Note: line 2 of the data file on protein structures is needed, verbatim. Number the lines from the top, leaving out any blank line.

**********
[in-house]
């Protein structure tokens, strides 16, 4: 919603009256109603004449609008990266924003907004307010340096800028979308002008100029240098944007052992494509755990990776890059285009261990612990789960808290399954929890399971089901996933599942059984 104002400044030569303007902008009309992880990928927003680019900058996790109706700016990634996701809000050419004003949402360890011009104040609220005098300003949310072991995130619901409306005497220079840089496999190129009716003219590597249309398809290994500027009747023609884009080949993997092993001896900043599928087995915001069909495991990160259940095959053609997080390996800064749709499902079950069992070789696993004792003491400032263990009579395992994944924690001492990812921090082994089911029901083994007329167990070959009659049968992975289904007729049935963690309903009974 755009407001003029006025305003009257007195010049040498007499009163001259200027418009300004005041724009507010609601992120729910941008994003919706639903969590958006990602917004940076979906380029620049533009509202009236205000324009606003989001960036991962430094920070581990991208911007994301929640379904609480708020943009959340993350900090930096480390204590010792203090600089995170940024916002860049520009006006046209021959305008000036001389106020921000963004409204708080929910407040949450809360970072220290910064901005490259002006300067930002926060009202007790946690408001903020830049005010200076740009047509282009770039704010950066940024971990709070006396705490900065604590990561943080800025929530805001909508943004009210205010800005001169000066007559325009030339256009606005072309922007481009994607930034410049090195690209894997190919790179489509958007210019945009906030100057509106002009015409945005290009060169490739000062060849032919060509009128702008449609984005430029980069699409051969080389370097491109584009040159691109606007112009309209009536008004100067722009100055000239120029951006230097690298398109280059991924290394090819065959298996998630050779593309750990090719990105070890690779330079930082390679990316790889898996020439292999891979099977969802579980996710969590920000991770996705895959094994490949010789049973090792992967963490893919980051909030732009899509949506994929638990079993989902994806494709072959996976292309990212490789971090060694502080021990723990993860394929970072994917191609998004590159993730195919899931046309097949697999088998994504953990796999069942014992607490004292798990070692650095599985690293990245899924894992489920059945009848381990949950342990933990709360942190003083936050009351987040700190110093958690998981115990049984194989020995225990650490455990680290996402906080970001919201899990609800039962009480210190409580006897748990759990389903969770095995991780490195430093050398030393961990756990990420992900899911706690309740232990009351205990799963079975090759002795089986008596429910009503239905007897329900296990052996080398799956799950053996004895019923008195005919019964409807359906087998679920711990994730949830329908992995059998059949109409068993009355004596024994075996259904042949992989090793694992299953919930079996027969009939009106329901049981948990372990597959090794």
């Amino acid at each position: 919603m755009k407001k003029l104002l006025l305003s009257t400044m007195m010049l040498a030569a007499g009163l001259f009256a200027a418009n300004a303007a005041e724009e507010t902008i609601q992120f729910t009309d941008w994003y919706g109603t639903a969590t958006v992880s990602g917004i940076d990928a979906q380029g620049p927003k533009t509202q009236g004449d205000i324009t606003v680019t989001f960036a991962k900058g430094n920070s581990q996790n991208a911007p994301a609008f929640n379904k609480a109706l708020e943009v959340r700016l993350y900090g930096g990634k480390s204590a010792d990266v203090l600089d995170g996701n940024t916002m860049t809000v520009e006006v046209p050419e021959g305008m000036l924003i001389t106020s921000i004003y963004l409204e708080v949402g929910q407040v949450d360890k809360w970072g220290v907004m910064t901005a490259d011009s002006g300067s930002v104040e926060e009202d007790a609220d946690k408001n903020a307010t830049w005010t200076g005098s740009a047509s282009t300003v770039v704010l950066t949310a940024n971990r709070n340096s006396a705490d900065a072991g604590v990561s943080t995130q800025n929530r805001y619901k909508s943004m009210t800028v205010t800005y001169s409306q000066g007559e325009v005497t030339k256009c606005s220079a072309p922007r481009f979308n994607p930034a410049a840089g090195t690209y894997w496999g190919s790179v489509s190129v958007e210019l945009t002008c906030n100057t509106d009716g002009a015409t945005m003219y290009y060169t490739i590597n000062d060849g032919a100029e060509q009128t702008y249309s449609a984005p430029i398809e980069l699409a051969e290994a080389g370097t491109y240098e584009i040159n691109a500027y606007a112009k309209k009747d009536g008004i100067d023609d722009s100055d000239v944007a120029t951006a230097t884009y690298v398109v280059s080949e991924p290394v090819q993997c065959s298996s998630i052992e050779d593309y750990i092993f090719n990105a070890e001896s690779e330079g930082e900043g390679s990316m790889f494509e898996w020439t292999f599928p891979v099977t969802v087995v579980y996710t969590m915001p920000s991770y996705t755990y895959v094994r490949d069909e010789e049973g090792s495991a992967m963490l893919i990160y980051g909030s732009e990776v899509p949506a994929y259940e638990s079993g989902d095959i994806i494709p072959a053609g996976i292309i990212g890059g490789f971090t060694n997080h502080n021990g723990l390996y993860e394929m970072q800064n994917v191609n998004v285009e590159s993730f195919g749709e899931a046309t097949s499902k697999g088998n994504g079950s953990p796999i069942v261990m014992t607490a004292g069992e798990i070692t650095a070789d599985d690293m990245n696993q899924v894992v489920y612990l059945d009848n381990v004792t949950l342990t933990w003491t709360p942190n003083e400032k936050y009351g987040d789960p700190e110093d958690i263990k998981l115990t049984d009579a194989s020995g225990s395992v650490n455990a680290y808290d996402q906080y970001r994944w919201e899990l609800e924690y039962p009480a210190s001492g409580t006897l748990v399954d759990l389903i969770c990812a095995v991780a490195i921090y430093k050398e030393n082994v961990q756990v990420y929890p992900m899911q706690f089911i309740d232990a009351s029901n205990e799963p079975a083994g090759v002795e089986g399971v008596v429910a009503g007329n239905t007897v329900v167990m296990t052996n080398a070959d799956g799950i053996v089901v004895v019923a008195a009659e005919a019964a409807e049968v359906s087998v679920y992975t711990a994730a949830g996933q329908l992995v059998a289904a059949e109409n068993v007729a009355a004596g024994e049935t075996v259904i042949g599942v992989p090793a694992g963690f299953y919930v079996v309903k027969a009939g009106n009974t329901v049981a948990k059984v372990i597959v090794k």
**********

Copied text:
């Protein structure tokens, strides 16, 4: 919603009256109603004449609008990266924003907004307010340096800028979308002008100029240098944007052992494509755990990776890059285009261990612990789960808290399954929890399971089901996933599942059984 104002400044030569303007902008009309992880990928927003680019900058996790109706700016990634996701809000050419004003949402360890011009104040609220005098300003949310072991995130619901409306005497220079840089496999190129009716003219590597249309398809290994500027009747023609884009080949993997092993001896900043599928087995915001069909495991990160259940095959053609997080390996800064749709499902079950069992070789696993004792003491400032263990009579395992994944924690001492990812921090082994089911029901083994007329167990070959009659049968992975289904007729049935963690309903009974 755009407001003029006025305003009257007195010049040498007499009163001259200027418009300004005041724009507010609601992120729910941008994003919706639903969590958006990602917004940076979906380029620049533009509202009236205000324009606003989001960036991962430094920070581990991208911007994301929640379904609480708020943009959340993350900090930096480390204590010792203090600089995170940024916002860049520009006006046209021959305008000036001389106020921000963004409204708080929910407040949450809360970072220290910064901005490259002006300067930002926060009202007790946690408001903020830049005010200076740009047509282009770039704010950066940024971990709070006396705490900065604590990561943080800025929530805001909508943004009210205010800005001169000066007559325009030339256009606005072309922007481009994607930034410049090195690209894997190919790179489509958007210019945009906030100057509106002009015409945005290009060169490739000062060849032919060509009128702008449609984005430029980069699409051969080389370097491109584009040159691109606007112009309209009536008004100067722009100055000239120029951006230097690298398109280059991924290394090819065959298996998630050779593309750990090719990105070890690779330079930082390679990316790889898996020439292999891979099977969802579980996710969590920000991770996705895959094994490949010789049973090792992967963490893919980051909030732009899509949506994929638990079993989902994806494709072959996976292309990212490789971090060694502080021990723990993860394929970072994917191609998004590159993730195919899931046309097949697999088998994504953990796999069942014992607490004292798990070692650095599985690293990245899924894992489920059945009848381990949950342990933990709360942190003083936050009351987040700190110093958690998981115990049984194989020995225990650490455990680290996402906080970001919201899990609800039962009480210190409580006897748990759990389903969770095995991780490195430093050398030393961990756990990420992900899911706690309740232990009351205990799963079975090759002795089986008596429910009503239905007897329900296990052996080398799956799950053996004895019923008195005919019964409807359906087998679920711990994730949830329908992995059998059949109409068993009355004596024994075996259904042949992989090793694992299953919930079996027969009939009106329901049981948990372990597959090794």